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Patricia Field Talks About The Fashion Of Sex And The City 2

The hit movie and TV series' award-winning costume designer tells us all about the Sex and the City 2 fashion experience.
SATCFM.jpgWhether on the streets or high-rises of New York or the deserts of Morocco, one indelible component of the Sex and the City phenomenon is the work of costume designer Patricia Field. The Oscar nominee and two-time Emmy Award winner, who worked on both the TV series and the first Sex and the City film, designed and selected a huge variety of looks for Carrie, Samantha, Charlotte, and Miranda in Warner Bros.' and New Line Cinema's upcoming sequel Sex and the City 2 as they move half way across the world on their adventure.

In the following interview, Field discusses her work in the second movie and tells why her involvement in the iconic TV and film series "was and still is an experience of a lifetime."

Has being involved in Sex and the City all these years been a fun ride?

Patricia Field: It's something that you can't even imagine unless you live through it—and it happened to me; I had this experience. It has been going on now for not quite 15 years, from the TV show and then a movie and now another movie. And it has evolved. We're kind of like family, in a way, and making this movie is like when you get together with your family on the holidays. You get to see everybody and catch up. I mean, it's kind of like Star Wars for women all over the world. It's unimaginable.

Wherever I go in the world, people come up to me and tell me all their experiences with Sex and the City. It doesn't matter if it's China or South America, wherever I am, all the women say the same thing. It's kind of a worldwide exclusive club of billions of females, and they all tell me the same thing. They get together with their girlfriends; they go for cocktails; they get dressed up; they get a limo; they go out; they go to the movies—it's part of their social world. And it's so fantastic to hear that. The reality is that I, as well as everybody that is visible from Sex and the City, have connected with billions of people. It's an amazing experience. And that's the most thrilling thing to me about having worked on this project, and how it has unfolded.

Are there more expectations now in wardrobe, with all these women watching all over the world?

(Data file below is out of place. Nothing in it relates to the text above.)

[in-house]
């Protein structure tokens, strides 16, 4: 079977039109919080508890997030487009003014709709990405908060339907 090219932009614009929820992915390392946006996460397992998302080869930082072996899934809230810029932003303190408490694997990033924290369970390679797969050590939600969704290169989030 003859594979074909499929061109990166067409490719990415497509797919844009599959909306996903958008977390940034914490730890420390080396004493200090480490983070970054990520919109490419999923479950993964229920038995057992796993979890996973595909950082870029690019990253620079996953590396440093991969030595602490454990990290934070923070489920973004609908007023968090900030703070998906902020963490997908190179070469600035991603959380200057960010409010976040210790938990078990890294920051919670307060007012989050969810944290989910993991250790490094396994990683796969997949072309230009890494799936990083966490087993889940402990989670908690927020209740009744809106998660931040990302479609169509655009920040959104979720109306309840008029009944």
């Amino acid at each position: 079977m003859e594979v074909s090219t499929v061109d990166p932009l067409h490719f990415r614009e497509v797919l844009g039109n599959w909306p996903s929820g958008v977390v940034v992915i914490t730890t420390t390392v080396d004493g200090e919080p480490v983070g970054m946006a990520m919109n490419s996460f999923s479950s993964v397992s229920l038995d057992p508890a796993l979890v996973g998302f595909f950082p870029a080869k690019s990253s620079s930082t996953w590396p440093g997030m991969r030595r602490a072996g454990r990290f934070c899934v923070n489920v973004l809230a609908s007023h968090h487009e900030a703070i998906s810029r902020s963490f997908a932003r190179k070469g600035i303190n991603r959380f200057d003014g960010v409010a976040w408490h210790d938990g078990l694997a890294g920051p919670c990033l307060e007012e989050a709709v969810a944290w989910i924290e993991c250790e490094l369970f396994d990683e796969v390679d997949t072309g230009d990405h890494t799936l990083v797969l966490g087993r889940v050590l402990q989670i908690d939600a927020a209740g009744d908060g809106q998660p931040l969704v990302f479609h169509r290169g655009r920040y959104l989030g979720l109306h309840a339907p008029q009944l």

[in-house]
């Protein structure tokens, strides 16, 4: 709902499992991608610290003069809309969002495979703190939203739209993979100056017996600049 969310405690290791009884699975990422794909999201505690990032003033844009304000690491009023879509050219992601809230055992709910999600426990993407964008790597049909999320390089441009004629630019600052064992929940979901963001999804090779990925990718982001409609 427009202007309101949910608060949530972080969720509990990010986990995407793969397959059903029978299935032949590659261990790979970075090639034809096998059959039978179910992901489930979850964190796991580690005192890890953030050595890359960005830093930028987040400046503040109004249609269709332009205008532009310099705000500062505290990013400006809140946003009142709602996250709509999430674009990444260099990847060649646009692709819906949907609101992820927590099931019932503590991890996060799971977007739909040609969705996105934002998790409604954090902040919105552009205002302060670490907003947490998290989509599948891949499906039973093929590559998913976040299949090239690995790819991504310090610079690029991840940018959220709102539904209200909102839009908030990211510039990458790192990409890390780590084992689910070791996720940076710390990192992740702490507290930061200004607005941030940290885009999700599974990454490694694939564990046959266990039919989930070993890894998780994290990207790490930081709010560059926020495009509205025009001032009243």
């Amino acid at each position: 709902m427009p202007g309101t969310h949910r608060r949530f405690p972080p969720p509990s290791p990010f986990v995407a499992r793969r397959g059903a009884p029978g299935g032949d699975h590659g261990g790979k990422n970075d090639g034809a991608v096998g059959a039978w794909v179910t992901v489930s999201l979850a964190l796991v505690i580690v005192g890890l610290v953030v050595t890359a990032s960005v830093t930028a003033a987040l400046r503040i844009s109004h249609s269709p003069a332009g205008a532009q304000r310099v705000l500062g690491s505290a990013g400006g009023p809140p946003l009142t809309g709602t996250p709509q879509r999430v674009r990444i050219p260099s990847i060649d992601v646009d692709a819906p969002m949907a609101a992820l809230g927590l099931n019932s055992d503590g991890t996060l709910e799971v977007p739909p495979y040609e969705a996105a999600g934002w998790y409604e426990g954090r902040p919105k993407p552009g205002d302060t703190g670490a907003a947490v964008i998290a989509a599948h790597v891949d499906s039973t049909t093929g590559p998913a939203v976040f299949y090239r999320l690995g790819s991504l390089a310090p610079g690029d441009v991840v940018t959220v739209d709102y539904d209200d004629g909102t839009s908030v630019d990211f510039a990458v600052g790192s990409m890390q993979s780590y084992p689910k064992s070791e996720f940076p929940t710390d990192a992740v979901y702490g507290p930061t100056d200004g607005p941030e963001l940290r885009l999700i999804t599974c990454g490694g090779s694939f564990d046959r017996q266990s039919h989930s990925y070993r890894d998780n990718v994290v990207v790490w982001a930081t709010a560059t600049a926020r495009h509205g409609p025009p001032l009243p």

Field: People always ask me, "Oh, how are you going to outdo yourself next?" So, there is some pressure because of the anticipation. But that is not my reality at all. If I had some kind of consciousness of the people's expectations, it would freeze me up, make me miserable, and not allow me to be creative and have fun with it. I would be worrying about what everybody thinks, and that is not part of the process for me.

One of the most important things for me, the first thing that I could bite down into, is the script. I get a huge part of my inspiration from the script. And I had a lot of fun with this last movie, I'll tell you, because it took us away on a magic vacation. It also allowed me to step up a level. The girls are going away to this magical place. I know my experience in life, if I'm going some really special place, I get my clothes together. It's the fantasy of it, and this script had that. So, for me, it was especially fun to do because I could use that as a jumping board to really make it gorgeous. I didn't have to worry about reality so much, but I could stay in the fantasy of a woman going on this fantastical vacation.

Can you talk about the family aspect of working on Sex and the City 2?

Field: At this point, after 15 years, it's definitely a family. But as in all families, you earn your credibility. So, now, after this time, our relationships have been developed based on experience with one another. And, as with all families, there's a certain closeness.

The show was a hit, so from the beginning we were doing something right. But then, as time goes on, it just becomes like a family. I mean, Michael Patrick King or the four women, they know me. I know them. If we don't trust each other by now, it would have never happened. So, it does make things go more smoothly. Just as with a family, you know your brother, you know your sister, you know your aunt—you know them and their history.
SATCFM.jpgWhat is your overall process in putting together the wardrobe for this movie?

Field: I'm very often asked about my process of designing a wardrobe for the film, for Sex and the City or any other film that I might do. I do a lot of films involving contemporary fashion. I guess I've become known for it, so I'm sort of in that slot. As for my process, some costume designers sew things. I don't usually, especially because the type of movies that I do are contemporary movies; they're fashion movies. It's about today's fashion, and then, of course, invigorated with my ideas. But I make very little. The only time I make something is when it's a special situation. It could be a costume, or it could be some kind of a special effects garment, like a tuxedo that rips apart and you become a showgirl. I don't really make that much because the world is out there—all the fashion designers, all the clothes. There are so many combinations. The stories are basically about modern women shopping and going on with their lives. My job is really the selection and coordination of the wardrobe; that is my work.

Can you talk about each of the four girls and their wardrobes?